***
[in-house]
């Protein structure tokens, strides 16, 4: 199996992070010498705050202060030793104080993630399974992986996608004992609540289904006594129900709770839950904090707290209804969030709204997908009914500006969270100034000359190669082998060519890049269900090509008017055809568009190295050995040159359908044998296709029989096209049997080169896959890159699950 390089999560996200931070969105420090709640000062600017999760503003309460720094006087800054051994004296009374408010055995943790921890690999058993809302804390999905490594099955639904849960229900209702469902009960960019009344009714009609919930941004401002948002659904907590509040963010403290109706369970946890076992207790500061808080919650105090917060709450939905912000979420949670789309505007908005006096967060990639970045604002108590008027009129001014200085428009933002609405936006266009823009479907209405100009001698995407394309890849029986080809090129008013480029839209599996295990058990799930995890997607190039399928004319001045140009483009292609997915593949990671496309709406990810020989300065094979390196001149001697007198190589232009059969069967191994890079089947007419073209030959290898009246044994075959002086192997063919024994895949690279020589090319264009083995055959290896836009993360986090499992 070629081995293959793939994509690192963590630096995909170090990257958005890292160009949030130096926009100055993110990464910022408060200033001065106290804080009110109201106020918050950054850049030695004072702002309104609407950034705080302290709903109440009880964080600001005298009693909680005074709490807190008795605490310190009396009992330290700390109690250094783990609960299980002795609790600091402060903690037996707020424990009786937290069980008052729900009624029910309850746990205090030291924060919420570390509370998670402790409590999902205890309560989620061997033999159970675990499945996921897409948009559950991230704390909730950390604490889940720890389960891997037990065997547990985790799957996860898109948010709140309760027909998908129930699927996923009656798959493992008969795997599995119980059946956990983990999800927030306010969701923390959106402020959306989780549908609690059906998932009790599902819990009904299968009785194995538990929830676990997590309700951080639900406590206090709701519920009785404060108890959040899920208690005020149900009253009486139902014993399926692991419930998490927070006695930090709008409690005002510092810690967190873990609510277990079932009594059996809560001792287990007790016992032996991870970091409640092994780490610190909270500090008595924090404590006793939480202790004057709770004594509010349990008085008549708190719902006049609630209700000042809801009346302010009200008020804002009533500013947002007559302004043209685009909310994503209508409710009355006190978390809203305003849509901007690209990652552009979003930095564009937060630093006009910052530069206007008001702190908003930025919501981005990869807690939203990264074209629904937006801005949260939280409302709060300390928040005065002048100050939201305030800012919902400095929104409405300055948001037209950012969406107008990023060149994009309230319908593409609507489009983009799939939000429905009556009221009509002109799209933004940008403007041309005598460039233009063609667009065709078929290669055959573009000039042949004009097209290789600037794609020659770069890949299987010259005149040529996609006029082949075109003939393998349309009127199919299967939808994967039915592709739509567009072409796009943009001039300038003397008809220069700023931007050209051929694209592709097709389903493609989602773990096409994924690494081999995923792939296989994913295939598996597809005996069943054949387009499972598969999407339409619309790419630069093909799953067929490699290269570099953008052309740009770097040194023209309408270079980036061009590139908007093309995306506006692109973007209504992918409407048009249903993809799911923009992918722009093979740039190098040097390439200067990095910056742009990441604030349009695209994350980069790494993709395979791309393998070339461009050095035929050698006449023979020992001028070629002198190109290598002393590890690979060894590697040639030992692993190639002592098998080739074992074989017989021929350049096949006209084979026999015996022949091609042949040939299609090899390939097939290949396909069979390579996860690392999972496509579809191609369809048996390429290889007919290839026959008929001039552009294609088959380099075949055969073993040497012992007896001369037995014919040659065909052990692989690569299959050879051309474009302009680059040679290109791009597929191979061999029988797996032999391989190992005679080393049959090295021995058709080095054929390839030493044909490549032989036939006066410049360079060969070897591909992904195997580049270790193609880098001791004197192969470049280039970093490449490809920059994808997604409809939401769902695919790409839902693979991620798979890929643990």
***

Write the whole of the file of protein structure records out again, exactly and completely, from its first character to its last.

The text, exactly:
[in-house]
């Protein structure tokens, strides 16, 4: 199996992070010498705050202060030793104080993630399974992986996608004992609540289904006594129900709770839950904090707290209804969030709204997908009914500006969270100034000359190669082998060519890049269900090509008017055809568009190295050995040159359908044998296709029989096209049997080169896959890159699950 390089999560996200931070969105420090709640000062600017999760503003309460720094006087800054051994004296009374408010055995943790921890690999058993809302804390999905490594099955639904849960229900209702469902009960960019009344009714009609919930941004401002948002659904907590509040963010403290109706369970946890076992207790500061808080919650105090917060709450939905912000979420949670789309505007908005006096967060990639970045604002108590008027009129001014200085428009933002609405936006266009823009479907209405100009001698995407394309890849029986080809090129008013480029839209599996295990058990799930995890997607190039399928004319001045140009483009292609997915593949990671496309709406990810020989300065094979390196001149001697007198190589232009059969069967191994890079089947007419073209030959290898009246044994075959002086192997063919024994895949690279020589090319264009083995055959290896836009993360986090499992 070629081995293959793939994509690192963590630096995909170090990257958005890292160009949030130096926009100055993110990464910022408060200033001065106290804080009110109201106020918050950054850049030695004072702002309104609407950034705080302290709903109440009880964080600001005298009693909680005074709490807190008795605490310190009396009992330290700390109690250094783990609960299980002795609790600091402060903690037996707020424990009786937290069980008052729900009624029910309850746990205090030291924060919420570390509370998670402790409590999902205890309560989620061997033999159970675990499945996921897409948009559950991230704390909730950390604490889940720890389960891997037990065997547990985790799957996860898109948010709140309760027909998908129930699927996923009656798959493992008969795997599995119980059946956990983990999800927030306010969701923390959106402020959306989780549908609690059906998932009790599902819990009904299968009785194995538990929830676990997590309700951080639900406590206090709701519920009785404060108890959040899920208690005020149900009253009486139902014993399926692991419930998490927070006695930090709008409690005002510092810690967190873990609510277990079932009594059996809560001792287990007790016992032996991870970091409640092994780490610190909270500090008595924090404590006793939480202790004057709770004594509010349990008085008549708190719902006049609630209700000042809801009346302010009200008020804002009533500013947002007559302004043209685009909310994503209508409710009355006190978390809203305003849509901007690209990652552009979003930095564009937060630093006009910052530069206007008001702190908003930025919501981005990869807690939203990264074209629904937006801005949260939280409302709060300390928040005065002048100050939201305030800012919902400095929104409405300055948001037209950012969406107008990023060149994009309230319908593409609507489009983009799939939000429905009556009221009509002109799209933004940008403007041309005598460039233009063609667009065709078929290669055959573009000039042949004009097209290789600037794609020659770069890949299987010259005149040529996609006029082949075109003939393998349309009127199919299967939808994967039915592709739509567009072409796009943009001039300038003397008809220069700023931007050209051929694209592709097709389903493609989602773990096409994924690494081999995923792939296989994913295939598996597809005996069943054949387009499972598969999407339409619309790419630069093909799953067929490699290269570099953008052309740009770097040194023209309408270079980036061009590139908007093309995306506006692109973007209504992918409407048009249903993809799911923009992918722009093979740039190098040097390439200067990095910056742009990441604030349009695209994350980069790494993709395979791309393998070339461009050095035929050698006449023979020992001028070629002198190109290598002393590890690979060894590697040639030992692993190639002592098998080739074992074989017989021929350049096949006209084979026999015996022949091609042949040939299609090899390939097939290949396909069979390579996860690392999972496509579809191609369809048996390429290889007919290839026959008929001039552009294609088959380099075949055969073993040497012992007896001369037995014919040659065909052990692989690569299959050879051309474009302009680059040679290109791009597929191979061999029988797996032999391989190992005679080393049959090295021995058709080095054929390839030493044909490549032989036939006066410049360079060969070897591909992904195997580049270790193609880098001791004197192969470049280039970093490449490809920059994808997604409809939401769902695919790409839902693979991620798979890929643990």